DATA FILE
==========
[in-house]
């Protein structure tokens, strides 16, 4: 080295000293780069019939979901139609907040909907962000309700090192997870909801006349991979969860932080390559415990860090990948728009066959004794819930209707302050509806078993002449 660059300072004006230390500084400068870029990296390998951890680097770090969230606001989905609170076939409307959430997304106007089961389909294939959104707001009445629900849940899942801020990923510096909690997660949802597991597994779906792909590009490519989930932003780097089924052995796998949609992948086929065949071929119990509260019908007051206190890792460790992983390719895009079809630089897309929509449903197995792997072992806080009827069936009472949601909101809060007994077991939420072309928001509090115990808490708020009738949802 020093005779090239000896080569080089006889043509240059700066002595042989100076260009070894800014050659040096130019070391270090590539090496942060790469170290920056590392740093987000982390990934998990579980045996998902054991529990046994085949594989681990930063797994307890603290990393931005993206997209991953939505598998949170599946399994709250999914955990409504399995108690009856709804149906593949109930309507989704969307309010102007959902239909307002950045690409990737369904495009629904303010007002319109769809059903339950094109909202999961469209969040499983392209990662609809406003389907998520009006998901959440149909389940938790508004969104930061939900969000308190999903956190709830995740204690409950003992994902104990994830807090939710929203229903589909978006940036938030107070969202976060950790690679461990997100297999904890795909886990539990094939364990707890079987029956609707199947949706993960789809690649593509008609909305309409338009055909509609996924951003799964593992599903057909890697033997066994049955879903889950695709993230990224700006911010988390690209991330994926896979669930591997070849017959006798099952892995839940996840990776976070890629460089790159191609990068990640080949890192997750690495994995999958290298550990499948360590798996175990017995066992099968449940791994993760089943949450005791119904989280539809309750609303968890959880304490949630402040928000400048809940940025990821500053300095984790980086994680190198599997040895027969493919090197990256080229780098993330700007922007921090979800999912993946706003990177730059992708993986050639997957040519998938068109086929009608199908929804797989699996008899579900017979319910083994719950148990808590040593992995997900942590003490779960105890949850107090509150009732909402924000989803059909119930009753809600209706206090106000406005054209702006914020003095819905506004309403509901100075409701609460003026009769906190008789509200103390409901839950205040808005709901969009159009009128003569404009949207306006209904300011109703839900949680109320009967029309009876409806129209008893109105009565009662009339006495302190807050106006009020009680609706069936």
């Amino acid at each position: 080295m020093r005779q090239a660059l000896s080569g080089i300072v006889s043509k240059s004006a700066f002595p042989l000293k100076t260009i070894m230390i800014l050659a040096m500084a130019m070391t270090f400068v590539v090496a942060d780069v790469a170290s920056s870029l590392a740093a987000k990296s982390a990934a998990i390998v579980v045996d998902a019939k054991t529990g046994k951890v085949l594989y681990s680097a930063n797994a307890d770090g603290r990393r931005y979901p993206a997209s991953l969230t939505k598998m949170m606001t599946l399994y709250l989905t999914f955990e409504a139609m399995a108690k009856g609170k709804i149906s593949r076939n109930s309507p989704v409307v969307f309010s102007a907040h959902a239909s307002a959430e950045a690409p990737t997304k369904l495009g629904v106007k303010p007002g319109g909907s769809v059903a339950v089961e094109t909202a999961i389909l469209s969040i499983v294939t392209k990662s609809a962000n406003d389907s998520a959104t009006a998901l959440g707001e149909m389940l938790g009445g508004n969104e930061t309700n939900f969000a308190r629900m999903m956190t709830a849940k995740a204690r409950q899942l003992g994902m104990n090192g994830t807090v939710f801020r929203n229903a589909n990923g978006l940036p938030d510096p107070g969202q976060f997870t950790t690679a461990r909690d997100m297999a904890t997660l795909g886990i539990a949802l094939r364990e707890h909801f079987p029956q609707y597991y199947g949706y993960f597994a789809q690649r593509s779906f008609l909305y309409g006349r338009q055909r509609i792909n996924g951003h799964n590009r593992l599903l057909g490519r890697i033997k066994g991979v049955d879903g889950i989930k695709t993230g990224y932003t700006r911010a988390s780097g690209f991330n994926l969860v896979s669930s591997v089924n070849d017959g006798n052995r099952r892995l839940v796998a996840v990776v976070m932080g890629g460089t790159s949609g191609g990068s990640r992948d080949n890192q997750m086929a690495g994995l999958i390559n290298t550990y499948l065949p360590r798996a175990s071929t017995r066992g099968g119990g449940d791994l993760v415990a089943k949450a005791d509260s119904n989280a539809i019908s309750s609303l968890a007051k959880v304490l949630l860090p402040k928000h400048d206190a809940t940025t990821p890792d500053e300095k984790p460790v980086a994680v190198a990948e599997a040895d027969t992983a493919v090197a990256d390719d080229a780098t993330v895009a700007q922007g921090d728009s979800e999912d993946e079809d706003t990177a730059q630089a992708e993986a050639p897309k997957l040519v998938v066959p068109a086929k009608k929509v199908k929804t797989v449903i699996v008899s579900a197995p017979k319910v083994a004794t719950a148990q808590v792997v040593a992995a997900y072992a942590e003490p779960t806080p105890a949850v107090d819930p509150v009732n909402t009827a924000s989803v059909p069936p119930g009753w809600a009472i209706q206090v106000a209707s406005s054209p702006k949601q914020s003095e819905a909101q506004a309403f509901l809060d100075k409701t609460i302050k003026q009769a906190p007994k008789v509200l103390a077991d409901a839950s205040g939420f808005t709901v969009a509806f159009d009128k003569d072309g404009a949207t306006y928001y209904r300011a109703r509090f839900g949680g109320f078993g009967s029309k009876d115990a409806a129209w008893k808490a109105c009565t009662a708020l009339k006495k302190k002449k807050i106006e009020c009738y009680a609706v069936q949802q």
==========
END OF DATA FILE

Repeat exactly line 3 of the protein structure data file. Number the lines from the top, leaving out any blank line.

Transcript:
């Amino acid at each position: 080295m020093r005779q090239a660059l000896s080569g080089i300072v006889s043509k240059s004006a700066f002595p042989l000293k100076t260009i070894m230390i800014l050659a040096m500084a130019m070391t270090f400068v590539v090496a942060d780069v790469a170290s920056s870029l590392a740093a987000k990296s982390a990934a998990i390998v579980v045996d998902a019939k054991t529990g046994k951890v085949l594989y681990s680097a930063n797994a307890d770090g603290r990393r931005y979901p993206a997209s991953l969230t939505k598998m949170m606001t599946l399994y709250l989905t999914f955990e409504a139609m399995a108690k009856g609170k709804i149906s593949r076939n109930s309507p989704v409307v969307f309010s102007a907040h959902a239909s307002a959430e950045a690409p990737t997304k369904l495009g629904v106007k303010p007002g319109g909907s769809v059903a339950v089961e094109t909202a999961i389909l469209s969040i499983v294939t392209k990662s609809a962000n406003d389907s998520a959104t009006a998901l959440g707001e149909m389940l938790g009445g508004n969104e930061t309700n939900f969000a308190r629900m999903m956190t709830a849940k995740a204690r409950q899942l003992g994902m104990n090192g994830t807090v939710f801020r929203n229903a589909n990923g978006l940036p938030d510096p107070g969202q976060f997870t950790t690679a461990r909690d997100m297999a904890t997660l795909g886990i539990a949802l094939r364990e707890h909801f079987p029956q609707y597991y199947g949706y993960f597994a789809q690649r593509s779906f008609l909305y309409g006349r338009q055909r509609i792909n996924g951003h799964n590009r593992l599903l057909g490519r890697i033997k066994g991979v049955d879903g889950i989930k695709t993230g990224y932003t700006r911010a988390s780097g690209f991330n994926l969860v896979s669930s591997v089924n070849d017959g006798n052995r099952r892995l839940v796998a996840v990776v976070m932080g890629g460089t790159s949609g191609g990068s990640r992948d080949n890192q997750m086929a690495g994995l999958i390559n290298t550990y499948l065949p360590r798996a175990s071929t017995r066992g099968g119990g449940d791994l993760v415990a089943k949450a005791d509260s119904n989280a539809i019908s309750s609303l968890a007051k959880v304490l949630l860090p402040k928000h400048d206190a809940t940025t990821p890792d500053e300095k984790p460790v980086a994680v190198a990948e599997a040895d027969t992983a493919v090197a990256d390719d080229a780098t993330v895009a700007q922007g921090d728009s979800e999912d993946e079809d706003t990177a730059q630089a992708e993986a050639p897309k997957l040519v998938v066959p068109a086929k009608k929509v199908k929804t797989v449903i699996v008899s579900a197995p017979k319910v083994a004794t719950a148990q808590v792997v040593a992995a997900y072992a942590e003490p779960t806080p105890a949850v107090d819930p509150v009732n909402t009827a924000s989803v059909p069936p119930g009753w809600a009472i209706q206090v106000a209707s406005s054209p702006k949601q914020s003095e819905a909101q506004a309403f509901l809060d100075k409701t609460i302050k003026q009769a906190p007994k008789v509200l103390a077991d409901a839950s205040g939420f808005t709901v969009a509806f159009d009128k003569d072309g404009a949207t306006y928001y209904r300011a109703r509090f839900g949680g109320f078993g009967s029309k009876d115990a409806a129209w008893k808490a109105c009565t009662a708020l009339k006495k302190k002449k807050i106006e009020c009738y009680a609706v069936q949802q």